November 29, 2012 - November has been quite dry with most places in the southern portion of the MARFC service area receiving only between 1/2 and 1 1/4 inches of precipitation. Over the past 90 days, precipitation has been 3 to 5 inches below average in central Virginia. Precipitation has been 4 to 7 inches above normal in northeast Maryland and the Delmarva Peninsula. Elsewhere, precipitation has been near average plus or minus 1 to 3 inches. Year to date precipitation for 2012 has been fairly typical overall. The driest area has been in central Virginia, especially in the Appomattox River Basin, where precipitation has been 6 to 12 inches below normal. The wettest areas have been in the Tidewater Region of southeast Virginia as well as parts of the Virginia section of the Delmarva Peninsula where amounts have been 6 to 12 inches above average.

Current (November 29) streamflow data from the U.S. Geological Survey shows that streamflows are around normal except in the southern two thirds of Virginia where flows are below to much below normal. Groundwater levels are generally near normal except in southwest Virginia where groundwater levels are now below normal. The drop in flows and groundwater levels reflect the lack of precipitation in November.

The US Drought Monitor, as of November 27, indicates moderate drought conditions in the Appomattox River Basin and surrounding areas of the James River Basin in Virginia. Abnormally dry conditions surround this area. Moderate drought has expanded in this region over the past week, the result of continued dry weather. The state of Virginia has posted a drought watch for the Appomattox River Basin. Drought declarations, if any, are declared by individual states.

The weather outlook for the next couple of weeks calls for little or no precipitation for the next several days but then a return to near normal precipitation. Temperatures should be near or above normal. The Climate Prediction Center's 30 day outlook for December as well as the 90 day outlook for December, 2012 through February, 2013 calls for near average precipitation and temperatures.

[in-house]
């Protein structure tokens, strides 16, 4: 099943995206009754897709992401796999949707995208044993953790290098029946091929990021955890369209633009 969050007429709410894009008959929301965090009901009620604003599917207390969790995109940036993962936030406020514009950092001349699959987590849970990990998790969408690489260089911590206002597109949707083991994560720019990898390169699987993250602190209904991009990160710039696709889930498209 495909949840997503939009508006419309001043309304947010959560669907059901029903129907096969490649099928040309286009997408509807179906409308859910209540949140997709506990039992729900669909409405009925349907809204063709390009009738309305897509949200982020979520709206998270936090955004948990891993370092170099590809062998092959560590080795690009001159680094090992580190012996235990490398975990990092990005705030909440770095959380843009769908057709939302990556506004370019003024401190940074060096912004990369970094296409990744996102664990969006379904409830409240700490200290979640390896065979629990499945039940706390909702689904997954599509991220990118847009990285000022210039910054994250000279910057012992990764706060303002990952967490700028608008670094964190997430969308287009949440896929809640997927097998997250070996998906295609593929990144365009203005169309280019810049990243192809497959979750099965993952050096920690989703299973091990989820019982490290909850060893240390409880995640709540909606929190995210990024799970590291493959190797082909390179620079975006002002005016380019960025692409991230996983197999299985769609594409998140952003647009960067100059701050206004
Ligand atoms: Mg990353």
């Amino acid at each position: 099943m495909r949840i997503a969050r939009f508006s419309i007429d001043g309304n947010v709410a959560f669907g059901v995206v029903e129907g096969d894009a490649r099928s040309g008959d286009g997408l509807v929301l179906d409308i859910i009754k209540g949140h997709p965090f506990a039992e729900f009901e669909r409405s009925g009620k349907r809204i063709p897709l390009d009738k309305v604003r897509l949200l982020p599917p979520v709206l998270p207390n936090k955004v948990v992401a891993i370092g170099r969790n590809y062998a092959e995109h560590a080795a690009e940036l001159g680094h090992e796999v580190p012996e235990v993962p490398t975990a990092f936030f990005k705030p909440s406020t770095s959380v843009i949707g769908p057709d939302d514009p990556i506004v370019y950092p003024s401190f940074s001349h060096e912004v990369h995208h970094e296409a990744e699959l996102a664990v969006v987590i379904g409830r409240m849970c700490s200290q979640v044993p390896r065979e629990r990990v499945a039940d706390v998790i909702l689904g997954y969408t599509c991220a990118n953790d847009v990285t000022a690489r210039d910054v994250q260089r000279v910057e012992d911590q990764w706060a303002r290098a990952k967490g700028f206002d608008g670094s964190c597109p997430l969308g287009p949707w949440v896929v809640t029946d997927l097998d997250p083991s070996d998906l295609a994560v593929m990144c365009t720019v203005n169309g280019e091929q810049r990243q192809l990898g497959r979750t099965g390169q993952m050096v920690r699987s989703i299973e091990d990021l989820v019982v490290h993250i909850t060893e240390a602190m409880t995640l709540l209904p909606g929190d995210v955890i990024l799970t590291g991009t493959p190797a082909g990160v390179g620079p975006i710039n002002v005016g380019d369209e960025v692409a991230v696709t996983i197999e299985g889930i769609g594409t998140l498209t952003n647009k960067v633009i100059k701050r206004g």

The outlook for water resources for the next several weeks now looks fair to poor in the south and good to very good elsewhere. Evapo-transpiration has become fairly minimal likely ensuring that sufficient to abundant water resources, where they currently exist, will continue for the next several weeks. However, the extended period of dry weather (below or much below average precipitation) that we have been experiencing has begun to reverse this trend. Unless near or even above normal precipitation returns, water resources and supplies will begin to increasingly suffer. Nevertheless, for now, water supplies and resources are expected to remain sufficient to abundant at least into early 2013. For now, indications point to a slow worsening and spreading of drought conditions in central and southern Virginia.

In summary, the southern portion of the MARFC service area has sufficient to abundant water resources and water supplies. These water resources are likely to remain stable in the upcoming weeks. With near normal precipitation expected in the longer term, water resources should remain sufficient or abundant and no water shortages are expected at least through the early parts of 2013. Areas of central and southern Virginia, however, run the risk of decreasing water resources and supplies, despite the time of year, unless more significant precipitation returns soon.